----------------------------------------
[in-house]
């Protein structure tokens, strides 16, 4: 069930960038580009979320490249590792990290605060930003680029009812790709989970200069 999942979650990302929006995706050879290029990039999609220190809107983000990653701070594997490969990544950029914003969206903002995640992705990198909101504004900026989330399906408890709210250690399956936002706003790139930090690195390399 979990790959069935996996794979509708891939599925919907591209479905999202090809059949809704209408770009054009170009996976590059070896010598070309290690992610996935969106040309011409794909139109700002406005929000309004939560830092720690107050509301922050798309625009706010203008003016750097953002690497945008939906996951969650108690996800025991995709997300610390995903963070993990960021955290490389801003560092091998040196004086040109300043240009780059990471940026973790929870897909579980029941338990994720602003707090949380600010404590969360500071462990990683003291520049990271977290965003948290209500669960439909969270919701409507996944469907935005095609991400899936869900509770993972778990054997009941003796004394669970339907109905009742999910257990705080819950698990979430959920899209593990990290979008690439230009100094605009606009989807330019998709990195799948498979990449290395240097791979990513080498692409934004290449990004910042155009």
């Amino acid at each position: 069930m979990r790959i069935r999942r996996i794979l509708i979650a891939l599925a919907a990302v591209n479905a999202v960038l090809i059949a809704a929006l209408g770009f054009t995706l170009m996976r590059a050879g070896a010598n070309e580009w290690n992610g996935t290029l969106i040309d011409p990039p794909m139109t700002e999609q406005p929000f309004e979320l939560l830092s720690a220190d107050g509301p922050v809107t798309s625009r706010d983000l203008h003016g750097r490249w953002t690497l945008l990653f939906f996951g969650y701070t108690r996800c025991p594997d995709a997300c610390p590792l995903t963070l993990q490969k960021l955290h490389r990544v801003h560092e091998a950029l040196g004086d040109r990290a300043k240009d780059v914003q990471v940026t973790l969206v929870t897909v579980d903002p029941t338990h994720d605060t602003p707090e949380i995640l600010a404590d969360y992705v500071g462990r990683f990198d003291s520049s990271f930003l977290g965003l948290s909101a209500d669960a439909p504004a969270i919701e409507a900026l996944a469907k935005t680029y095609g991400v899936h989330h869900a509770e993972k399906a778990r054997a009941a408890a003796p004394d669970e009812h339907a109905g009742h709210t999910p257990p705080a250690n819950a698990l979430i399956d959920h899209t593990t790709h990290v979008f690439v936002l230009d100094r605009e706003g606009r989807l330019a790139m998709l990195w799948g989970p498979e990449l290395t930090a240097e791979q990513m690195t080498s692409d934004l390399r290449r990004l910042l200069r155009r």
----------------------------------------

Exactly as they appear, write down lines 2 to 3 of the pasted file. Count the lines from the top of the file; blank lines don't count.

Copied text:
């Protein structure tokens, strides 16, 4: 069930960038580009979320490249590792990290605060930003680029009812790709989970200069 999942979650990302929006995706050879290029990039999609220190809107983000990653701070594997490969990544950029914003969206903002995640992705990198909101504004900026989330399906408890709210250690399956936002706003790139930090690195390399 979990790959069935996996794979509708891939599925919907591209479905999202090809059949809704209408770009054009170009996976590059070896010598070309290690992610996935969106040309011409794909139109700002406005929000309004939560830092720690107050509301922050798309625009706010203008003016750097953002690497945008939906996951969650108690996800025991995709997300610390995903963070993990960021955290490389801003560092091998040196004086040109300043240009780059990471940026973790929870897909579980029941338990994720602003707090949380600010404590969360500071462990990683003291520049990271977290965003948290209500669960439909969270919701409507996944469907935005095609991400899936869900509770993972778990054997009941003796004394669970339907109905009742999910257990705080819950698990979430959920899209593990990290979008690439230009100094605009606009989807330019998709990195799948498979990449290395240097791979990513080498692409934004290449990004910042155009």
């Amino acid at each position: 069930m979990r790959i069935r999942r996996i794979l509708i979650a891939l599925a919907a990302v591209n479905a999202v960038l090809i059949a809704a929006l209408g770009f054009t995706l170009m996976r590059a050879g070896a010598n070309e580009w290690n992610g996935t290029l969106i040309d011409p990039p794909m139109t700002e999609q406005p929000f309004e979320l939560l830092s720690a220190d107050g509301p922050v809107t798309s625009r706010d983000l203008h003016g750097r490249w953002t690497l945008l990653f939906f996951g969650y701070t108690r996800c025991p594997d995709a997300c610390p590792l995903t963070l993990q490969k960021l955290h490389r990544v801003h560092e091998a950029l040196g004086d040109r990290a300043k240009d780059v914003q990471v940026t973790l969206v929870t897909v579980d903002p029941t338990h994720d605060t602003p707090e949380i995640l600010a404590d969360y992705v500071g462990r990683f990198d003291s520049s990271f930003l977290g965003l948290s909101a209500d669960a439909p504004a969270i919701e409507a900026l996944a469907k935005t680029y095609g991400v899936h989330h869900a509770e993972k399906a778990r054997a009941a408890a003796p004394d669970e009812h339907a109905g009742h709210t999910p257990p705080a250690n819950a698990l979430i399956d959920h899209t593990t790709h990290v979008f690439v936002l230009d100094r605009e706003g606009r989807l330019a790139m998709l990195w799948g989970p498979e990449l290395t930090a240097e791979q990513m690195t080498s692409d934004l390399r290449r990004l910042l200069r155009r």